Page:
Early warning systems in social conflicts
Early Warning System (EWS), and its adjunct, Early Response (ER) have had their origins since olden times when in primitive societies people were keen to know about future untoward developments that could cause harm and destruction to their peaceful way of life. However after the World War II, the concept matured and saw its application and practice in a more systematic way. Following globalisation and increased use of technology the ability to forecast incipient disasters (natural and man-made) together with social conflicts (involving violence, loss of human lives and destruction to property) these EWS have considerably improved.
Copyright Business Recorder, 2013
Therefore, the EW System and consequently, the Early Response have taken a new dimension and urgency. Albeit, EWS cannot prevent onset of different crises in entirety, their harmful impact in terms of frequency and intensity can be considerably reduced. Timely and early information and reporting along with proper institutional support can prevent and mitigate loss of many valuable lives.
The EWS concept took an institutionalised form during the Cold War when measures were taken to build early warning mechanism to prevent a nuclear war though hotlines, satellites etc. But the concept, initially devised to deal with military threats, transformed into multi-dimensional technique to alert and warn civil population about coming disasters and outbreak of social conflicts, disorder and in the extreme, genocidal wars.
In the early 1990s, when a number of civil conflicts started taking place in Eastern Europe, Boutros-Boutros Ghali, the then UN Secretary General stressed upon the need for conflict prevention and early warning systems. The International Early Warning Program (IEWP) was first proposed at the 2nd International East-West Conference in Bonn (2001). Predicting currency, stock exchange, economic and other crises are already being attempted.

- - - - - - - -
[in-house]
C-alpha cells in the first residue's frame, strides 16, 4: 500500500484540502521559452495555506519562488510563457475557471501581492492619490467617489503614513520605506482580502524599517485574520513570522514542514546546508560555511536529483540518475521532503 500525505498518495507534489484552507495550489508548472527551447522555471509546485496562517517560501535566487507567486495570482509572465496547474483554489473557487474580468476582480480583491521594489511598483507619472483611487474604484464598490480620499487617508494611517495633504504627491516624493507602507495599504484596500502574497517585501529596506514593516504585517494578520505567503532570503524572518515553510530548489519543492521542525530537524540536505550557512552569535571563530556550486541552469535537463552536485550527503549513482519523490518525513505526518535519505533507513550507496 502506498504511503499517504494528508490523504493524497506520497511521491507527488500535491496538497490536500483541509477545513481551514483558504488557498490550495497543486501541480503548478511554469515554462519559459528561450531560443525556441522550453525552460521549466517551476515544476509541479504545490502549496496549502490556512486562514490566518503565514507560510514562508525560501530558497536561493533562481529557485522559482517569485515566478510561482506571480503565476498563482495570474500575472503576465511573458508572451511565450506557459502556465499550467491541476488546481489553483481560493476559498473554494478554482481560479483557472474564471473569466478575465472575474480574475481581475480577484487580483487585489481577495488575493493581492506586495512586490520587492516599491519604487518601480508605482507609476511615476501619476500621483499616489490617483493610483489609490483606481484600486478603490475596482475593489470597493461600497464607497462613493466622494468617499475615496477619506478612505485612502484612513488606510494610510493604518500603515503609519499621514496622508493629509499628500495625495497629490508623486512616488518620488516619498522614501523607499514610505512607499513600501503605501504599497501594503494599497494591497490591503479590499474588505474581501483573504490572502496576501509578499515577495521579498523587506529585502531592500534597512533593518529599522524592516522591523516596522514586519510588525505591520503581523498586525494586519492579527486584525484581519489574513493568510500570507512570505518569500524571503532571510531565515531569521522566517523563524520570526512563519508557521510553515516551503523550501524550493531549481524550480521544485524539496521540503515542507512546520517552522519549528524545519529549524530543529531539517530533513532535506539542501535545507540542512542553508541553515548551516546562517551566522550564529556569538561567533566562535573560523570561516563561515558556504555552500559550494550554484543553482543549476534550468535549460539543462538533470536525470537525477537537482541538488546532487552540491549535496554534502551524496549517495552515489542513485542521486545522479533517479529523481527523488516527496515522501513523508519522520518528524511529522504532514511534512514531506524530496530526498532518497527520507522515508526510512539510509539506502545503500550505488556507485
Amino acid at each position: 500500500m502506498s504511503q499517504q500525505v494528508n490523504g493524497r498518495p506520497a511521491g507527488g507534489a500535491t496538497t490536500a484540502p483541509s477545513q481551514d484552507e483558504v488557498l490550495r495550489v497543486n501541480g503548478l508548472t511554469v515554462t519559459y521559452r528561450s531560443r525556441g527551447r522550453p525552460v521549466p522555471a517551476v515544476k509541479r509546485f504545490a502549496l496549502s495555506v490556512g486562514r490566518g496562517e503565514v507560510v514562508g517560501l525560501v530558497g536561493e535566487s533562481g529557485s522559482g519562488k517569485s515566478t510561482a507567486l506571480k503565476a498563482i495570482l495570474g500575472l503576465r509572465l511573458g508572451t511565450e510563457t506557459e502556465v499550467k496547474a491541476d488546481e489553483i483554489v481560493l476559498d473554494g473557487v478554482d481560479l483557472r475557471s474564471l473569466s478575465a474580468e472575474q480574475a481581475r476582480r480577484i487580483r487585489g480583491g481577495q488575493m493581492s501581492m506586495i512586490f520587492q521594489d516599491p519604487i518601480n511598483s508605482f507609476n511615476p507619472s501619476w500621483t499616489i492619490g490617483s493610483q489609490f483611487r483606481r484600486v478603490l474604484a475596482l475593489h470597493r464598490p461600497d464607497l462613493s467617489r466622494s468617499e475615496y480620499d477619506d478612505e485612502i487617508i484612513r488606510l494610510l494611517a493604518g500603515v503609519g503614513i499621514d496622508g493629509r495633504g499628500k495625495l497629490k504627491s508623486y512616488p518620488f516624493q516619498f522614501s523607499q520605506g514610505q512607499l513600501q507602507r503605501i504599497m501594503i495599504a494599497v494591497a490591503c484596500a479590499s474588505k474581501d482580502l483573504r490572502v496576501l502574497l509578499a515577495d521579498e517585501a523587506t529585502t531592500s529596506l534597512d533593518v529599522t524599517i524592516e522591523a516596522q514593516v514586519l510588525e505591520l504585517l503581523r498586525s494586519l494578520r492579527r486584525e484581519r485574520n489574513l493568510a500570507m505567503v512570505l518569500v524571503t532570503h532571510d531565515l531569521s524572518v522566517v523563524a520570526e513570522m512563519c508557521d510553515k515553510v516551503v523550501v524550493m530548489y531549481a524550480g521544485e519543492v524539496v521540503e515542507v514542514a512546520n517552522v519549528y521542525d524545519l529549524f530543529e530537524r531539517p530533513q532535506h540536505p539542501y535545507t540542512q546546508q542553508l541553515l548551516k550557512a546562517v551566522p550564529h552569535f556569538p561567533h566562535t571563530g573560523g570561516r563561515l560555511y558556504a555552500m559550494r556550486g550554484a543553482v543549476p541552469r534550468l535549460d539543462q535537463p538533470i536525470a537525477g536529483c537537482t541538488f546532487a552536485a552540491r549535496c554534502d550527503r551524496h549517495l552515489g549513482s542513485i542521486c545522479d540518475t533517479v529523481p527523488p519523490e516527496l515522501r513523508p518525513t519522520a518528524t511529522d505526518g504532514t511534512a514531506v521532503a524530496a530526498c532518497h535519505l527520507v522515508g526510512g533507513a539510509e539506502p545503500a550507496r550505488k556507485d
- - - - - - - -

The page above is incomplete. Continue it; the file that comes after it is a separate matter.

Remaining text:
More importantly, it is thought that EWS, if applied to social conflicts, could prevent these conflicts from turning into full-blown wars, mass killings and wholesale destruction. The EWS involves: a. collection of data; b. analysis of information coming from different crises zones by anticipation; c. development of strategic response; and d. presentation of options to decision-makers well in time. EWS entails four major steps: a. Collection of data; b. data analysis and interpretation; c. policy formulation by offering best/worst scenarios; and d. response options; communication to decision makers.
South Asia is a very conflict-prone zone. Over-population, rapid climate change, urbanisation, poor governance and, lately, terrorism and militancy have placed great stress. All states in South Asia have faced civil conflicts and disorders, including civil wars, genocidal purges and separatist violence. Fast means of communication and access to new technologies have made it imperative that decision-makers should remain steps ahead in anticipating and avoiding untoward situations.
South Asia comprises seven SAARC countries (Afghanistan, Pakistan, India, Sri Lanka, Nepal, Bangladesh, Bhutan and the Maldives). Pakistan, the second largest South Asian country also has the second highest population. It is saddled with problems of internal disharmony and social conflicts - provincial, ethnic, religious and of minorities. There is need to establish effective EW system to mitigate these tensions before they escalate into open conflicts thus jeopardising the peace and integrity of the state. The prime example in South Asia of internal civil war is Sri Lanka which suffered a 29 year unremitting civil war entailing colossal human and material costs.